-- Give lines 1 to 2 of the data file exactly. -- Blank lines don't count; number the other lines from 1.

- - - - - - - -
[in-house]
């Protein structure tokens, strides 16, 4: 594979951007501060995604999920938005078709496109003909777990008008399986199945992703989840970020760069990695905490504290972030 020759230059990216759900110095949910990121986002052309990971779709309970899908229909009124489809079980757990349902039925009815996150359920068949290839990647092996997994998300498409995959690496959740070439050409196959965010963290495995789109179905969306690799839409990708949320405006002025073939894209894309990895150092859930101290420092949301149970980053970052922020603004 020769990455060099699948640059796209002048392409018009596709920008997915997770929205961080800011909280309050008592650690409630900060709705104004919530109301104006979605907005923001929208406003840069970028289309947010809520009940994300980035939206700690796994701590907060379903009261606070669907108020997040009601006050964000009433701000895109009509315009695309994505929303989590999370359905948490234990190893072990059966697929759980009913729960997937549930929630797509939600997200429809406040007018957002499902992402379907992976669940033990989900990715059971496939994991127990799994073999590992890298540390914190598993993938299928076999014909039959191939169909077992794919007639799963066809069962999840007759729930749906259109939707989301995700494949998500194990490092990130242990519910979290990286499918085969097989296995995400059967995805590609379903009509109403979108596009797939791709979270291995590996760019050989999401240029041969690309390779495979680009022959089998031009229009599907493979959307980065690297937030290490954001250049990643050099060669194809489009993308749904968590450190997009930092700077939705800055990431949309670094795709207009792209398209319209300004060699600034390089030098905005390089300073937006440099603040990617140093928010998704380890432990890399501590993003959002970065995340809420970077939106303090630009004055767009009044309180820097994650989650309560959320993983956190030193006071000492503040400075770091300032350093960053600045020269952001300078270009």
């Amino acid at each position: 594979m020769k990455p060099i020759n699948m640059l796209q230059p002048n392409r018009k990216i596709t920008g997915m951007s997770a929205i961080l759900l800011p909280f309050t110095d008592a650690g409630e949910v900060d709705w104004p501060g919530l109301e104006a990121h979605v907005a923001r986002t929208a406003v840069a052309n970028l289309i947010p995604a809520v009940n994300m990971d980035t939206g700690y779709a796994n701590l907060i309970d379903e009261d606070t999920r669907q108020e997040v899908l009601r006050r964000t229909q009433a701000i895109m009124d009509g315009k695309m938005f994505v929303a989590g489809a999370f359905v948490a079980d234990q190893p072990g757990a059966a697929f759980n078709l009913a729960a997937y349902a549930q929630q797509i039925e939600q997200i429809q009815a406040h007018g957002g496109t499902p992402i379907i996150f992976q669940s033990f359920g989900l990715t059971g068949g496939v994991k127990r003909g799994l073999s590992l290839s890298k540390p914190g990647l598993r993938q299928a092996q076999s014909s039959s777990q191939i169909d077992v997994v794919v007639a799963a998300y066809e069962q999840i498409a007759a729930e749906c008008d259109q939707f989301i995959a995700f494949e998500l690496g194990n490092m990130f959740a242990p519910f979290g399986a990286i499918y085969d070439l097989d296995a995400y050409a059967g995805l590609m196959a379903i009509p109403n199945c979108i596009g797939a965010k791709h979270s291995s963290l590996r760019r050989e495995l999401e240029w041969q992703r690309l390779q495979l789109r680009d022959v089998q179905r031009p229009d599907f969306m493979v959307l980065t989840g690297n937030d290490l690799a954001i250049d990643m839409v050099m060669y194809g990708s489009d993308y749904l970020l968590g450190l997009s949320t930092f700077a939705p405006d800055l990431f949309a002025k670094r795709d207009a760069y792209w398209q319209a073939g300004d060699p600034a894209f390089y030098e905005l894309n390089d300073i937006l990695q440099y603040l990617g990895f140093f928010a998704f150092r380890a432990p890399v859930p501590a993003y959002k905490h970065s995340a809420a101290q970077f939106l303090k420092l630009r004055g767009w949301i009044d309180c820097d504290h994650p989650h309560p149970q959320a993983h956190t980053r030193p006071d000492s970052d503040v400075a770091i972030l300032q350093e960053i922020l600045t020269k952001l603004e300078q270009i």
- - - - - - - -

[in-house]
């Protein structure tokens, strides 16, 4: 594979951007501060995604999920938005078709496109003909777990008008399986199945992703989840970020760069990695905490504290972030 020759230059990216759900110095949910990121986002052309990971779709309970899908229909009124489809079980757990349902039925009815996150359920068949290839990647092996997994998300498409995959690496959740070439050409196959965010963290495995789109179905969306690799839409990708949320405006002025073939894209894309990895150092859930101290420092949301149970980053970052922020603004 020769990455060099699948640059796209002048392409018009596709920008997915997770929205961080800011909280309050008592650690409630900060709705104004919530109301104006979605907005923001929208406003840069970028289309947010809520009940994300980035939206700690796994701590907060379903009261606070669907108020997040009601006050964000009433701000895109009509315009695309994505929303989590999370359905948490234990190893072990059966697929759980009913729960997937549930929630797509939600997200429809406040007018957002499902992402379907992976669940033990989900990715059971496939994991127990799994073999590992890298540390914190598993993938299928076999014909039959191939169909077992794919007639799963066809069962999840007759729930749906259109939707989301995700494949998500194990490092990130242990519910979290990286499918085969097989296995995400059967995805590609379903009509109403979108596009797939791709979270291995590996760019050989999401240029041969690309390779495979680009022959089998031009229009599907493979959307980065690297937030290490954001250049990643050099060669194809489009993308749904968590450190997009930092700077939705800055990431949309670094795709207009792209398209319209300004060699600034390089030098905005390089300073937006440099603040990617140093928010998704380890432990890399501590993003959002970065995340809420970077939106303090630009004055767009009044309180820097994650989650309560959320993983956190030193006071000492503040400075770091300032350093960053600045020269952001300078270009």